Project Apollo: The Early Years, 1961-1967, by Eugen Reichl (2016)

13 to Adult
Project Apollo: The Early Years 1961-1967, by Eugen ReichlHow sadly appropriate that I’m writing this on the day American astronaut and space pioneer John Glenn passed away, Dec. 8. You don’t have to be too much of a space geek to enjoy this introduction to the unmanned Apollo missions that preceded Neil Armstrong and Buzz Aldrin’s steps on the moon. This is the third book in the America in Space series (after Project Mercury and Project Gemini), all authored by Reichl, an aerospace expert who works for the European Aeronautic Defence and Space company (EADS). The book was originally written and published in German, which surprised me given the topic. Reichl writes in clear, accessible language. He touches on technical topics in enough detail to appeal to enthusiasts but doesn’t lose readers in the process. We learn about the amazing development of the Saturn rockets and the Apollo program from the time President John F. Kennedy threw down the challenge in 1961 through the ensuing technical challenges to the tragic fire that claimed the lives of astronauts Gus Grissom, Roger Chaffee and Ed White during a routine test before the launch of what would have been Apollo 1, the first of the manned Apollo missions. (Expect a follow-up book on the rest of the Apollo program’s manned missions.) Along with narrative, chronological chapters that take the reader through each aspect of the program, the book includes feature pages on each of the 20+ missions, providing details and data such as mission purpose, payload, engine info, duration and distance, and burn and orbit information when appropriate. The historical information is well researched, informative and fascinating. I was delighted to learn that early ideas included the so called one way mission, a contingency that truly reveals the “space race” competition between the US and the USSR. In this plan, NASA would use its limited technology to send a single astronaut to the moon with supplies. There he (it was of course going to be a man) would stay until technology permitted sending a manned rocket that could provide them all a ride back to earth. Much attention is spent on the development of the descent engine for the lunar lander, described by Reichl as “probably the most significant technical achievement of the entire Apollo program” (p. 84). While Reichl refers to the US-Russia space race, the book suffers, in my view, by a lack of contextual information on the Cold War that pitted the two nations against each other and ultimately led the US to reach for the moon in less than a decade. The e-edition I had provided a short table of contents and a one-page chronology, but lacked an index, which is a shame. Recommended for teens and adults; younger readers are likely to struggle with the highly detailed technical aspects.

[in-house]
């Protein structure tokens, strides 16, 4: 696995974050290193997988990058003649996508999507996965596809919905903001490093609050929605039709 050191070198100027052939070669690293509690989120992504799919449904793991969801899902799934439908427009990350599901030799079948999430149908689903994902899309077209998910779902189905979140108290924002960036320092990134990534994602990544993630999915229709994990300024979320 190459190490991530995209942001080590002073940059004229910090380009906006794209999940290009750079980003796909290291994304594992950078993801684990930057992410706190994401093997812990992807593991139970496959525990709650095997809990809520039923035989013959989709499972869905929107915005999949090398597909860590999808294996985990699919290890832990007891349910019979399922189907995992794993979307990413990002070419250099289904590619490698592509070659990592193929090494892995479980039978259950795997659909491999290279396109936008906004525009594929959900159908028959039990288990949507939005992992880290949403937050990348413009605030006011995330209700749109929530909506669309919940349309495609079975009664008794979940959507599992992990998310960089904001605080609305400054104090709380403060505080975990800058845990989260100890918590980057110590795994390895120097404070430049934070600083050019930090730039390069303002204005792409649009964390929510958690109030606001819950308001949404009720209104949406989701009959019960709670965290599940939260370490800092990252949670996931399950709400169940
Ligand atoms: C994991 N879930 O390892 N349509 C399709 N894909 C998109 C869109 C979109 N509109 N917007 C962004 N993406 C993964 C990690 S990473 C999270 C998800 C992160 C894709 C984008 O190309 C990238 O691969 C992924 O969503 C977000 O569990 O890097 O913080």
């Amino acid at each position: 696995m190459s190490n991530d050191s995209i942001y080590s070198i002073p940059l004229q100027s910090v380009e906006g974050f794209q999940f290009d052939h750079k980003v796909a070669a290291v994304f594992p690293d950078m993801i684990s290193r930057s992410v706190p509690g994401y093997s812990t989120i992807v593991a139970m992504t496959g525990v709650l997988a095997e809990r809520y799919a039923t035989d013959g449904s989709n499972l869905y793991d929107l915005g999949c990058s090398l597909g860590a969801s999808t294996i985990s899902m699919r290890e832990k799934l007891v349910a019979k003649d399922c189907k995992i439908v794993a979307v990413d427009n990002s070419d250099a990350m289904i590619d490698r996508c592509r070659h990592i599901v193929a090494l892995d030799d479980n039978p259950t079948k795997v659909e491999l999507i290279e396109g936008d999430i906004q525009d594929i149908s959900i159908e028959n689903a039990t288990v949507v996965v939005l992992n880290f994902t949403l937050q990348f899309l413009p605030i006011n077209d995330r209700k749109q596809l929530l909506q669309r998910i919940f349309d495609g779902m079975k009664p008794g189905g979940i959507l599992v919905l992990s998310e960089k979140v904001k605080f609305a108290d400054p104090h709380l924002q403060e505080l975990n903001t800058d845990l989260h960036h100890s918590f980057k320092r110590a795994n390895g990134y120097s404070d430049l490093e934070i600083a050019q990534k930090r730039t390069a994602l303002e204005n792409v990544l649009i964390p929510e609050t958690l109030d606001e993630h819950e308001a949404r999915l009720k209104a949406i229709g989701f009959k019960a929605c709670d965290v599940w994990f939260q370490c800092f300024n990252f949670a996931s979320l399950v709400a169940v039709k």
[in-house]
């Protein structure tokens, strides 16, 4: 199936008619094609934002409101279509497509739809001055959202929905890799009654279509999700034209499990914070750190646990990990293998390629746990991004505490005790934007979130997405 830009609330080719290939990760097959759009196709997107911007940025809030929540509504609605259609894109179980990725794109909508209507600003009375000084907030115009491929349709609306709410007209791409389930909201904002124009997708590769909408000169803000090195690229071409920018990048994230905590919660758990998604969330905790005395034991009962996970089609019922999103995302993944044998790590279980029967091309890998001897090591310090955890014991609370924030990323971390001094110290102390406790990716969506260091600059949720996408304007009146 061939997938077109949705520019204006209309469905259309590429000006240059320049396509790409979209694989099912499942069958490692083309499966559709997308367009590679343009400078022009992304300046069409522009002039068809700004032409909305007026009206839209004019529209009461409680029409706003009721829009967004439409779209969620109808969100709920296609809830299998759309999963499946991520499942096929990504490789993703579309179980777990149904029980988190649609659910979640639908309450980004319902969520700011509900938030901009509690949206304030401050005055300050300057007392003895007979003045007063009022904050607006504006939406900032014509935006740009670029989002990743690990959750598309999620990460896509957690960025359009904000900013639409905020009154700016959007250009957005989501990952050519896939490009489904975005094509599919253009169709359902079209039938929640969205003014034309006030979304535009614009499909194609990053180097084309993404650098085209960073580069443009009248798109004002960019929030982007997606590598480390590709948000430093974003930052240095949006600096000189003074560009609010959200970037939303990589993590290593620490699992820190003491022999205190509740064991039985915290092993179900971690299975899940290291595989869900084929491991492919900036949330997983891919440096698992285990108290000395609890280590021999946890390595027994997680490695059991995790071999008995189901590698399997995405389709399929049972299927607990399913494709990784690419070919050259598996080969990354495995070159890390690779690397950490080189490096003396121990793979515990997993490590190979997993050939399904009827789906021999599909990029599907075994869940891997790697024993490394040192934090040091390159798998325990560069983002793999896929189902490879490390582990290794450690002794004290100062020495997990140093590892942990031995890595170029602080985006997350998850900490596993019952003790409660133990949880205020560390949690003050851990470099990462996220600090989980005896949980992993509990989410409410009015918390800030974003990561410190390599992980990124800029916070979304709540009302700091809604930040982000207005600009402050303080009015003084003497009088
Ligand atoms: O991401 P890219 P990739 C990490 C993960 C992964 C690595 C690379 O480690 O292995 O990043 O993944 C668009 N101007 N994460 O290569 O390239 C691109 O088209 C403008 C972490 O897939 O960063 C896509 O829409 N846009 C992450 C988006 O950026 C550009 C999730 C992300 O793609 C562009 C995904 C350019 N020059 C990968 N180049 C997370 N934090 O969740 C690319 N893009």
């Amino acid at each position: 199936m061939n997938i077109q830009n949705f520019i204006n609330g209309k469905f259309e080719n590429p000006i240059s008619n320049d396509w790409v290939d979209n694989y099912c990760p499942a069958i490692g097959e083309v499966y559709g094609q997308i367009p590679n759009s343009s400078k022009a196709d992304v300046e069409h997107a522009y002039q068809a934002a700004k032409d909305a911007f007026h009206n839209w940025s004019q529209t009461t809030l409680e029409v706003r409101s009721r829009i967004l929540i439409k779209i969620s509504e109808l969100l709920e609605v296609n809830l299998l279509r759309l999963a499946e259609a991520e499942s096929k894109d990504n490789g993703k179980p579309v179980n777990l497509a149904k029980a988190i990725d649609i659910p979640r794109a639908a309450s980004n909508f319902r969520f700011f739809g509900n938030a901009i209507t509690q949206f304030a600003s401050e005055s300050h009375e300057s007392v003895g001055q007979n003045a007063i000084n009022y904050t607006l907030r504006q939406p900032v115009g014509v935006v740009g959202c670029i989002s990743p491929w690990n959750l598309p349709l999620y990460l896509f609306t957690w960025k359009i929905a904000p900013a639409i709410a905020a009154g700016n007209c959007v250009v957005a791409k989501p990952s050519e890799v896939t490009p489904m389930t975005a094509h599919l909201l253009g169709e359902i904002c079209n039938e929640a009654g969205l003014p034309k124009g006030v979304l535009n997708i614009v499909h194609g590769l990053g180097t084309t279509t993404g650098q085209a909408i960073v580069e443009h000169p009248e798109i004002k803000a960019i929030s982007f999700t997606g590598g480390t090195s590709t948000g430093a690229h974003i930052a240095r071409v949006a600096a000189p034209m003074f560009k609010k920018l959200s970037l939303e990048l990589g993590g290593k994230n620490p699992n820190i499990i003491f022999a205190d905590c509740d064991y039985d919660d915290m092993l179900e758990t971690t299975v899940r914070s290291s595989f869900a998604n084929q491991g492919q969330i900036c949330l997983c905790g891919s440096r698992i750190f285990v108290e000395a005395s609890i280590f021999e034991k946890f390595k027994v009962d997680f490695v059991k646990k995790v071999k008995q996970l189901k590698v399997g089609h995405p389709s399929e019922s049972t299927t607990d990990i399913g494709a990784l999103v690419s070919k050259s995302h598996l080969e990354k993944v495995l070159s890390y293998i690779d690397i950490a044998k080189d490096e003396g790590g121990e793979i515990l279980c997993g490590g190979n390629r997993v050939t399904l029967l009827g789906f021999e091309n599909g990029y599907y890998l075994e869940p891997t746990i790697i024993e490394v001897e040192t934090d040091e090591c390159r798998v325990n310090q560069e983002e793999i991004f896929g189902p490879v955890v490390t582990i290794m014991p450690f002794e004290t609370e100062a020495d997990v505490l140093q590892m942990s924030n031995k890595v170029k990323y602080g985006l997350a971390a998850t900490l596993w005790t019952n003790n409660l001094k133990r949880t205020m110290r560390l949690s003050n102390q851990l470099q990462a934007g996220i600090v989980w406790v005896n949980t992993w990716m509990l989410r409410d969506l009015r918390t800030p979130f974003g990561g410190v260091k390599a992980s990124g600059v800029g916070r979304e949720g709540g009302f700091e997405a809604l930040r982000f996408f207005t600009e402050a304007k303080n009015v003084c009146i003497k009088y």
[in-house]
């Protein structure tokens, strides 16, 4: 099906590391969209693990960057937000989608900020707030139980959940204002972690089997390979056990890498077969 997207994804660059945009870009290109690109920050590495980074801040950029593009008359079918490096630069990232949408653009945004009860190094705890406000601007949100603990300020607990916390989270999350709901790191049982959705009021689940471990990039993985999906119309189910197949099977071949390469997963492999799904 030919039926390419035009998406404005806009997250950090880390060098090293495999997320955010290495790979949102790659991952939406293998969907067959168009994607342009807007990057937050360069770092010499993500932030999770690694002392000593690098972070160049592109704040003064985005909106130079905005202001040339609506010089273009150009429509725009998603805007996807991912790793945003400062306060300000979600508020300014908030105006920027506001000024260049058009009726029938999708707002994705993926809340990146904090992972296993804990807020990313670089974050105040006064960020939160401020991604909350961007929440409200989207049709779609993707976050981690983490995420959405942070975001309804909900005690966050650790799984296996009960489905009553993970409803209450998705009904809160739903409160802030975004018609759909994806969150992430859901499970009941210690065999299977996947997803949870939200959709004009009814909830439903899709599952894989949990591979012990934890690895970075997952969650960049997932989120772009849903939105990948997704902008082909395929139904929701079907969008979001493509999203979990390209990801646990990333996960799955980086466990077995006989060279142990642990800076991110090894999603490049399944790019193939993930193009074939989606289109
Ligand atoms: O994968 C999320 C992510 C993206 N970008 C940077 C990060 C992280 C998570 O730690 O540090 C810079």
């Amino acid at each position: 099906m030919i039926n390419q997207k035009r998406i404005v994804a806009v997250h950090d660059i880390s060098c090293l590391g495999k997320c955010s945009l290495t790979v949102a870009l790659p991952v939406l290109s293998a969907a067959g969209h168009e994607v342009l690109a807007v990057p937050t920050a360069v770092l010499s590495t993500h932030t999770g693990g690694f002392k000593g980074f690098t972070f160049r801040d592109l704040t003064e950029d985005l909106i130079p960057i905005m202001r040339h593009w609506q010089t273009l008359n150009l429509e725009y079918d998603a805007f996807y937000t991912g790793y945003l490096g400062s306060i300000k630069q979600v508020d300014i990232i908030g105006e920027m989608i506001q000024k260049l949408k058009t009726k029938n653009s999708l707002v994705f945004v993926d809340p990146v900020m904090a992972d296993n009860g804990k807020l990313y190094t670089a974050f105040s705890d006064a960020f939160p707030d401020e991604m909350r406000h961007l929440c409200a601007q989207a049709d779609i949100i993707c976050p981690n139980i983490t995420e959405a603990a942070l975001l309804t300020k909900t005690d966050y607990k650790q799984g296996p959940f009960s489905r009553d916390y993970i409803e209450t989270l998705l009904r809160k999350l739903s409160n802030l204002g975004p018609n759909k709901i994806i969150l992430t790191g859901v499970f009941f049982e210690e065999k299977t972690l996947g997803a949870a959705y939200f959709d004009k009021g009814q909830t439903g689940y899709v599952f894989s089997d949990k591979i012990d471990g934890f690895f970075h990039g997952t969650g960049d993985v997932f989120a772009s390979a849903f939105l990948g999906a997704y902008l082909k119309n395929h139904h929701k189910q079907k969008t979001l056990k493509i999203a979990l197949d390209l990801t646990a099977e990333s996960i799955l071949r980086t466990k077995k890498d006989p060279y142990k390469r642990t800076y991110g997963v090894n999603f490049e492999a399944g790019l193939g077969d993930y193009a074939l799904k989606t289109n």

My thanks to Schiffer Publishing for the advance copy provided through Netgalley in exchange for my honest review.


About Michelle Mallette
I'm just trying to keep track of the books I've read - what I liked and what isn't worth re-reading. My work as a librarian has included youth services so you'll find a wide range of interests from picture books and teen dystopia to adult sci-fi, road trip novels, and nonfiction. Comments and communication is always welcome.

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